Some civil society organisations (CSOs) have entreated the government to support the seventh Global Fund Replenishment Agenda to help fight HIV/AIDS, tuberculosis (TB), malaria and emerging diseases in the country.
The fund is expected to mobilise $18 billion to save about 20 million lives globally.
Part of the money will be used to strengthen the country's health system in preparedness against future pandemics and emerging diseases, such as the Monkey pox.
It is in the light of this that the CSOs has urged the government to make a commitment of at least $2 million to support the cause.
The eight CSOs who made the appeal are Hope for Future Generations (HFFG), the Ghana HIV/AIDS Network (GHANET), the Stop TB Partnership and Youth Health Advocates Ghana.
The rest are Rural Watch, the National Association of Persons Living with HIV (NAP+Ghana), the TB Voice Network and the Malaria Coalition.
They were speaking at the seventh Global Fund Replenishment CSOs media engagement in Accra yesterday.
It was organised by the HFFG, with support from the Global Fund Advocacy Network (GFAN).
A board member of Developing Non-governmental organisation Delegation to the Global Fund, Cecilia Senoo, said as a beneficiary of the fund, the country needed to make its pledge at its seventh conference in New York by September 19, 2022 to redeem its image.
“It’s sad to note that Ghana did not even confirm and redeem its pledge of one million dollars during the sixth conference,” she said.
Ms Senoo, who is also the Executive Director of HFFG, said such a pledge would ultimately help “build resilient and sustainable systems for health and strengthen pandemic preparedness".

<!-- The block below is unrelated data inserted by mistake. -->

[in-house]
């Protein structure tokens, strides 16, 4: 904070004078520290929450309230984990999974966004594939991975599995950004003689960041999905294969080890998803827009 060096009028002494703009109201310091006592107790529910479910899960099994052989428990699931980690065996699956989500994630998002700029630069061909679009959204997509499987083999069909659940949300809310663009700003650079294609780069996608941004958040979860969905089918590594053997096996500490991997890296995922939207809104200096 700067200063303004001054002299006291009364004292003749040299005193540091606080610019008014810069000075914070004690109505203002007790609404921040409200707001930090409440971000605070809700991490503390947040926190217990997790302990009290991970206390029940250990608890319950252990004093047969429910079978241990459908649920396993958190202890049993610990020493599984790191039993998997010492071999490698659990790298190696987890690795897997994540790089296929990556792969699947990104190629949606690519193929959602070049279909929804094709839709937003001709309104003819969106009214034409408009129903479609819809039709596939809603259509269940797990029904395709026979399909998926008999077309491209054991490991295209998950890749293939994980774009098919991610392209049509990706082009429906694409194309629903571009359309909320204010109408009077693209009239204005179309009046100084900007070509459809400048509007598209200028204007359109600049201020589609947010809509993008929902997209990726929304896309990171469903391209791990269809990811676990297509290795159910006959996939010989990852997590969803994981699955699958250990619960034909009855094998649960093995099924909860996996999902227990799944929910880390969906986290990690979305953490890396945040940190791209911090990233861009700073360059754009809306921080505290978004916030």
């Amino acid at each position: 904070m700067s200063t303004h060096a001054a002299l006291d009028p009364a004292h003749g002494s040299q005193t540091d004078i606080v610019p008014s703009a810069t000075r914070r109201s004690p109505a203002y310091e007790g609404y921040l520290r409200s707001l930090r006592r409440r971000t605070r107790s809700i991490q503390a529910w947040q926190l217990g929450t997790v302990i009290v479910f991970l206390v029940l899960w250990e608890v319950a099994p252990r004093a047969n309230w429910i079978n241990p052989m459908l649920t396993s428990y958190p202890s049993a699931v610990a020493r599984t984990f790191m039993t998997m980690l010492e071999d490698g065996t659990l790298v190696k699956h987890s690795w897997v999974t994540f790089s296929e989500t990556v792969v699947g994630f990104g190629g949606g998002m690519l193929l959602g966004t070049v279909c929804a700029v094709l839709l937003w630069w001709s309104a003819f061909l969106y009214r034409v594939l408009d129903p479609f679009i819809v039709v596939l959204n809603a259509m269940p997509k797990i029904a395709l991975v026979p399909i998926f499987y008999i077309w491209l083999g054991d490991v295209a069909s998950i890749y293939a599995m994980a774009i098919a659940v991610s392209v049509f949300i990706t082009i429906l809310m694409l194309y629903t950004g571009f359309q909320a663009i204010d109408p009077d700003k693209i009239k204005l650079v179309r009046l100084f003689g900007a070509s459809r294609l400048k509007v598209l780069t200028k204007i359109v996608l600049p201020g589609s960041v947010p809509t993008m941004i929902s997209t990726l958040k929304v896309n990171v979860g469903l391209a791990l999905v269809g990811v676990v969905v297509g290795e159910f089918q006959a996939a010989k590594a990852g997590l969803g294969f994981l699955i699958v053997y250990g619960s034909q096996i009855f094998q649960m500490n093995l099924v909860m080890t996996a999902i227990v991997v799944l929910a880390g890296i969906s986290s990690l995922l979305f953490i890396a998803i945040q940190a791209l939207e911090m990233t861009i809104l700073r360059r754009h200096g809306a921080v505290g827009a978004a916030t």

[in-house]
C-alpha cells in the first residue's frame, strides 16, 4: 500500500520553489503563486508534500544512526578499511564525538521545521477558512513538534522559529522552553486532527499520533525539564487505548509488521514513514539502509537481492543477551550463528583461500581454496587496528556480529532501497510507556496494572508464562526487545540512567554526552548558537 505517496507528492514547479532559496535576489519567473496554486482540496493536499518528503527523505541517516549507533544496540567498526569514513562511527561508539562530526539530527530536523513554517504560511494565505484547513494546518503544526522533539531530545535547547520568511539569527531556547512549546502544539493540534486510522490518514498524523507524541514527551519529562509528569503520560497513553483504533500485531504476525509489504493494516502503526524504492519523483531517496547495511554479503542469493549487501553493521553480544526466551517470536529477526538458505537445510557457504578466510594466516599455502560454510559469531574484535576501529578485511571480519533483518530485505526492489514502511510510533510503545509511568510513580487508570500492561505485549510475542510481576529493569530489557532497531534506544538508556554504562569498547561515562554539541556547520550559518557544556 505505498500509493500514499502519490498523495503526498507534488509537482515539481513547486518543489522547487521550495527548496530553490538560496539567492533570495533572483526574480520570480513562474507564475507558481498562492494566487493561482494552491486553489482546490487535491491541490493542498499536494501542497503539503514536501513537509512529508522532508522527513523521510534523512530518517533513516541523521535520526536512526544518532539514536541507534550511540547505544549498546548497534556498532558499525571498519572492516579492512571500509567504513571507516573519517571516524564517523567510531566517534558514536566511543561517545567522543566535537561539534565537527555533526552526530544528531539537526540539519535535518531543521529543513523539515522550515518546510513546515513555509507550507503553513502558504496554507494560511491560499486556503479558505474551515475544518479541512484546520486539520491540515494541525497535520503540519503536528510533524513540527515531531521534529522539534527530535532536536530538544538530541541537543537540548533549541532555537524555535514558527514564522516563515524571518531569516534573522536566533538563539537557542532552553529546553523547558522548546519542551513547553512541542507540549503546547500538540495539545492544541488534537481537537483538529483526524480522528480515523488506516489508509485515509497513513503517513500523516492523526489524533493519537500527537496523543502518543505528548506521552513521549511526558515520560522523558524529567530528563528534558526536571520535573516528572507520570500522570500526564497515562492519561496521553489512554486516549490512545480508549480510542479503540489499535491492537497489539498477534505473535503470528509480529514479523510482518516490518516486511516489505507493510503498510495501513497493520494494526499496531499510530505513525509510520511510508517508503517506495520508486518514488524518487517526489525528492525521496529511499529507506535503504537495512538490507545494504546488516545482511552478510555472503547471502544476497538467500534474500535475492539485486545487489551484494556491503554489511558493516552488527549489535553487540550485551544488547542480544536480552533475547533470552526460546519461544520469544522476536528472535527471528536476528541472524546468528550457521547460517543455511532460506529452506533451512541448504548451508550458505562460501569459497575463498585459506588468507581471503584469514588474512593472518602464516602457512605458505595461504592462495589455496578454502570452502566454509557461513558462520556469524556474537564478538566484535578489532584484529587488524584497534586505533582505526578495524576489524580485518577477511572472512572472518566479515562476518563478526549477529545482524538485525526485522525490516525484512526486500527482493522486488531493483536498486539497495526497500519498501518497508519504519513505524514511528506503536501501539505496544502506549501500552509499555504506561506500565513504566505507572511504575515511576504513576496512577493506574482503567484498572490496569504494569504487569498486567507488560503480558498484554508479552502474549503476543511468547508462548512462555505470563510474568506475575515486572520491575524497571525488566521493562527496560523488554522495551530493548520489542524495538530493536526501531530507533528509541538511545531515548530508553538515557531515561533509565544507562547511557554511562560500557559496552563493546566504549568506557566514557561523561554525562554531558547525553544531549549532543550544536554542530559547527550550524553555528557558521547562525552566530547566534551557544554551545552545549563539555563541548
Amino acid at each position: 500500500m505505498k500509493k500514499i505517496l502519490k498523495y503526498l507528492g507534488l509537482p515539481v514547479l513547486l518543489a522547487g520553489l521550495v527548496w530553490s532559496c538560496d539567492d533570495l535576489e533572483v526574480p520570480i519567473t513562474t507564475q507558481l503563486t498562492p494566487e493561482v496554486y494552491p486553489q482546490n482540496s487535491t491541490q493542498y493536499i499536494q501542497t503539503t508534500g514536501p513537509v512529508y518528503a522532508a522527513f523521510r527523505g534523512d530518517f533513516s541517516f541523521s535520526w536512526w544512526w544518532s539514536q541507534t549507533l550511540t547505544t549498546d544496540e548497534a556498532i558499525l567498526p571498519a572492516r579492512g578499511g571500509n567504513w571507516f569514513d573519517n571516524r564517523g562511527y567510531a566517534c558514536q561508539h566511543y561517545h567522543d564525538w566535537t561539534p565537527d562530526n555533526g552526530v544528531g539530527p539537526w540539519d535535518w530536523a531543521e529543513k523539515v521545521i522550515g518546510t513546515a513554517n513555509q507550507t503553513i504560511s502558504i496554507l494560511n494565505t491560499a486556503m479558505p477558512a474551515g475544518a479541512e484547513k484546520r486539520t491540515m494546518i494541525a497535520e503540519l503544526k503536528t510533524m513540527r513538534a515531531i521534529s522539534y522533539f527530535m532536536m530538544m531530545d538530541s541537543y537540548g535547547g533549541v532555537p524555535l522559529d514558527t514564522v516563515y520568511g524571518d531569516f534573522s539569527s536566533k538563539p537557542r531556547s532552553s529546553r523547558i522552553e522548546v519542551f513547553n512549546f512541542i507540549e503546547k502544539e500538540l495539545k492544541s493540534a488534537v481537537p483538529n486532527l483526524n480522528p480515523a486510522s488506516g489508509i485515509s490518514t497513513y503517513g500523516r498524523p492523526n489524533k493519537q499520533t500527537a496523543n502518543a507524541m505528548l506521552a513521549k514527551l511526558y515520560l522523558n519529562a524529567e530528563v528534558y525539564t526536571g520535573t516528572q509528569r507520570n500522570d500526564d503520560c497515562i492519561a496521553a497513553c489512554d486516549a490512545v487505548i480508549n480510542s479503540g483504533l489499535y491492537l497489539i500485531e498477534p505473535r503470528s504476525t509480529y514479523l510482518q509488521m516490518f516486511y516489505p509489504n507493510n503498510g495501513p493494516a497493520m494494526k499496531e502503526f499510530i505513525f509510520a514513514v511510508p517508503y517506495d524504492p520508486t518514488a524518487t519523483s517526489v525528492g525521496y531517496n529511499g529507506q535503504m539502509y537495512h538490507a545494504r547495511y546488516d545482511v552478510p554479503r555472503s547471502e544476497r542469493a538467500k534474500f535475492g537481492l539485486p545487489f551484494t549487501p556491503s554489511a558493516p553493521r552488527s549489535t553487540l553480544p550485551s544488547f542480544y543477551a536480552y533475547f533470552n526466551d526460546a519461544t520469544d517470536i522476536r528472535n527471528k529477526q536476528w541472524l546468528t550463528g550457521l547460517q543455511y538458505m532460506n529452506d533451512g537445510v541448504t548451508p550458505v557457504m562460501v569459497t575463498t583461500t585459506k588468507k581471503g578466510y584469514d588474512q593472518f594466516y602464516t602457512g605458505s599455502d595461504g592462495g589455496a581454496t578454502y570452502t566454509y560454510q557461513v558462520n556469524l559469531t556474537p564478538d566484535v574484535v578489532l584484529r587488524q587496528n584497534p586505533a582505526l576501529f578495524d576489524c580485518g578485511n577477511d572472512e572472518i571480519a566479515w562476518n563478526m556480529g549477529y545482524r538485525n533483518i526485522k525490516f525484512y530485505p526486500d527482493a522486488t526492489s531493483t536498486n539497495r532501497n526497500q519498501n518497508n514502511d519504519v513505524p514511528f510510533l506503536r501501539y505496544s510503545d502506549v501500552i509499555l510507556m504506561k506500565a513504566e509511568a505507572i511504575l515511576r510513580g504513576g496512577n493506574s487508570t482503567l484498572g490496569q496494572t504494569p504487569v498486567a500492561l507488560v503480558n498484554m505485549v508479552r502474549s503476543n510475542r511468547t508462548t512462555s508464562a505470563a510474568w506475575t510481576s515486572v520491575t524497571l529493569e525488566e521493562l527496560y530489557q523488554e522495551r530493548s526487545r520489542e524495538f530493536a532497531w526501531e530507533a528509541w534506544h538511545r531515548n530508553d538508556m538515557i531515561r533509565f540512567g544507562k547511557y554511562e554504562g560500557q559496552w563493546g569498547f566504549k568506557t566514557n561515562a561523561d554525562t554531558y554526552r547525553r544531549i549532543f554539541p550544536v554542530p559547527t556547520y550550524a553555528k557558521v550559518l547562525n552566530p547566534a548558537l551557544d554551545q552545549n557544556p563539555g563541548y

According to her, Ghana was the first recipient of the Global Fund, championed by a former UN Secretary-General, Kofi Annan, in 2002.
She said as of September 2022, the fund had invested about $1.3 billion to strengthen Ghana's health systems and support the national HIV, TB, and malaria programmes.
An additional $87 million was approved under the COVID-19 Response Mechanism (C19RM) between 2020 and 2022, which had recently been invested to support a robust national COVID-19 response initiative and improve the country's core health systems, she said.
She said over the past 20 years, the fund had invested $53 billion to save 44 million lives globally, and that annual death tolls from the three diseases — HIV/AIDS, TB and malaria — had also been reduced by 40 per cent in beneficiary countries.
Giving an overview of the fund’s support to Ghana, the President of GHANET, Ernest Amoabeng Ortsin, said over the past 20 years, anti-retroviral therapy (ART) coverage had increased to over 70 per cent, reflecting the government's commitment to reach 350,000 people living with HIV in the country.
Furthermore, he said, AIDS-related deaths decreased by 35 per cent between 2010 and 2021, while the transmission of HIV from mother to child also decreased by 28 per cent between 2015 and 2020.
Mr Ortsin also said TB-related deaths decreased by 12 per cent between 2010 and 2021, while treatment success rate increased from 60 per cent in 2002 to above 80 per cent over the last 10 years.
Malaria-related deaths also decreased more than 85 per cent from 2,799 in 2012 to 308 in 2020.
Additionally, he said, more than 79 per cent of the population had access to long-lasting insecticide nets (LLINs), while there were 170,000 COVID-19 reported cases, with more than a million antigen rapid diagnostic tests (RDTs) procured during the pandemic.
The President of the Malaria Coalition and NAP+Ghana, Professor Ato Duncan, and Elsie Ayeh were among the speakers.